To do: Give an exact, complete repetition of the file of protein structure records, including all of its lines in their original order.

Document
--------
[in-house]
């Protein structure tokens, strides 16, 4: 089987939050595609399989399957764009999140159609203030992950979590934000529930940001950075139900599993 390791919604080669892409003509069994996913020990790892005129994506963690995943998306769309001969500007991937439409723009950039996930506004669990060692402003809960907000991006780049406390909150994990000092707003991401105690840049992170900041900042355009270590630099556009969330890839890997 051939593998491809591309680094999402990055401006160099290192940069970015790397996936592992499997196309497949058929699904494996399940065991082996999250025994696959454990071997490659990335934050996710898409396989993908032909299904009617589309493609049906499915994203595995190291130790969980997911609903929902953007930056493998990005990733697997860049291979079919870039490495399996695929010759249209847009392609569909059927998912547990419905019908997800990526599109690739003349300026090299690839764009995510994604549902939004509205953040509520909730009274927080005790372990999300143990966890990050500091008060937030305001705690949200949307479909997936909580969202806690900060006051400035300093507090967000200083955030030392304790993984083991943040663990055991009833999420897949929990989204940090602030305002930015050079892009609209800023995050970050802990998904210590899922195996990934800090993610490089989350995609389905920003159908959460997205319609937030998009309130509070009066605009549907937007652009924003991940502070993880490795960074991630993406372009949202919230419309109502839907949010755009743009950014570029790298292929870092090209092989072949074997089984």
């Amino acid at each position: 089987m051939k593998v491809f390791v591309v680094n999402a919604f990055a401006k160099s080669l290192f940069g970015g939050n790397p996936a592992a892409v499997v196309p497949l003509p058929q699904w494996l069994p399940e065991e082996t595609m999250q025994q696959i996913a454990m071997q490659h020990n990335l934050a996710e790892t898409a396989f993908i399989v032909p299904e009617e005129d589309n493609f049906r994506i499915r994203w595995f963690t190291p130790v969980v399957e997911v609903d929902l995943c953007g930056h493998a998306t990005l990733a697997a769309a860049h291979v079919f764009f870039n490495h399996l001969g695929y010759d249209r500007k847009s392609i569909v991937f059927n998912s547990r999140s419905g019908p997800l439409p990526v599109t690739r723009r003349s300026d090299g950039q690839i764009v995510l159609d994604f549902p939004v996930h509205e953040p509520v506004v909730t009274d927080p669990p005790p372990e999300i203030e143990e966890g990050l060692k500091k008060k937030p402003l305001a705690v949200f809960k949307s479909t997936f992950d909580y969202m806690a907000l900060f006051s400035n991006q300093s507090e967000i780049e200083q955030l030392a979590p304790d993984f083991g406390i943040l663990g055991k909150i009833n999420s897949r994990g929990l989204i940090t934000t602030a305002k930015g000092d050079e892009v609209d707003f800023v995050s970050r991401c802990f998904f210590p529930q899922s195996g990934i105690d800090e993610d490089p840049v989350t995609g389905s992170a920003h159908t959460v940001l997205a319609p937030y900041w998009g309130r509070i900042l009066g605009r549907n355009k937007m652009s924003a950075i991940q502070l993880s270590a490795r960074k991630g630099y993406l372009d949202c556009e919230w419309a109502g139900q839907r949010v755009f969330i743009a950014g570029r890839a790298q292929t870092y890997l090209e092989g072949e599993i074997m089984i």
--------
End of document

[in-house]
């Protein structure tokens, strides 16, 4: 089987939050595609399989399957764009999140159609203030992950979590934000529930940001950075139900599993 390791919604080669892409003509069994996913020990790892005129994506963690995943998306769309001969500007991937439409723009950039996930506004669990060692402003809960907000991006780049406390909150994990000092707003991401105690840049992170900041900042355009270590630099556009969330890839890997 051939593998491809591309680094999402990055401006160099290192940069970015790397996936592992499997196309497949058929699904494996399940065991082996999250025994696959454990071997490659990335934050996710898409396989993908032909299904009617589309493609049906499915994203595995190291130790969980997911609903929902953007930056493998990005990733697997860049291979079919870039490495399996695929010759249209847009392609569909059927998912547990419905019908997800990526599109690739003349300026090299690839764009995510994604549902939004509205953040509520909730009274927080005790372990999300143990966890990050500091008060937030305001705690949200949307479909997936909580969202806690900060006051400035300093507090967000200083955030030392304790993984083991943040663990055991009833999420897949929990989204940090602030305002930015050079892009609209800023995050970050802990998904210590899922195996990934800090993610490089989350995609389905920003159908959460997205319609937030998009309130509070009066605009549907937007652009924003991940502070993880490795960074991630993406372009949202919230419309109502839907949010755009743009950014570029790298292929870092090209092989072949074997089984």
């Amino acid at each position: 089987m051939k593998v491809f390791v591309v680094n999402a919604f990055a401006k160099s080669l290192f940069g970015g939050n790397p996936a592992a892409v499997v196309p497949l003509p058929q699904w494996l069994p399940e065991e082996t595609m999250q025994q696959i996913a454990m071997q490659h020990n990335l934050a996710e790892t898409a396989f993908i399989v032909p299904e009617e005129d589309n493609f049906r994506i499915r994203w595995f963690t190291p130790v969980v399957e997911v609903d929902l995943c953007g930056h493998a998306t990005l990733a697997a769309a860049h291979v079919f764009f870039n490495h399996l001969g695929y010759d249209r500007k847009s392609i569909v991937f059927n998912s547990r999140s419905g019908p997800l439409p990526v599109t690739r723009r003349s300026d090299g950039q690839i764009v995510l159609d994604f549902p939004v996930h509205e953040p509520v506004v909730t009274d927080p669990p005790p372990e999300i203030e143990e966890g990050l060692k500091k008060k937030p402003l305001a705690v949200f809960k949307s479909t997936f992950d909580y969202m806690a907000l900060f006051s400035n991006q300093s507090e967000i780049e200083q955030l030392a979590p304790d993984f083991g406390i943040l663990g055991k909150i009833n999420s897949r994990g929990l989204i940090t934000t602030a305002k930015g000092d050079e892009v609209d707003f800023v995050s970050r991401c802990f998904f210590p529930q899922s195996g990934i105690d800090e993610d490089p840049v989350t995609g389905s992170a920003h159908t959460v940001l997205a319609p937030y900041w998009g309130r509070i900042l009066g605009r549907n355009k937007m652009s924003a950075i991940q502070l993880s270590a490795r960074k991630g630099y993406l372009d949202c556009e919230w419309a109502g139900q839907r949010v755009f969330i743009a950014g570029r890839a790298q292929t870092y890997l090209e092989g072949e599993i074997m089984i």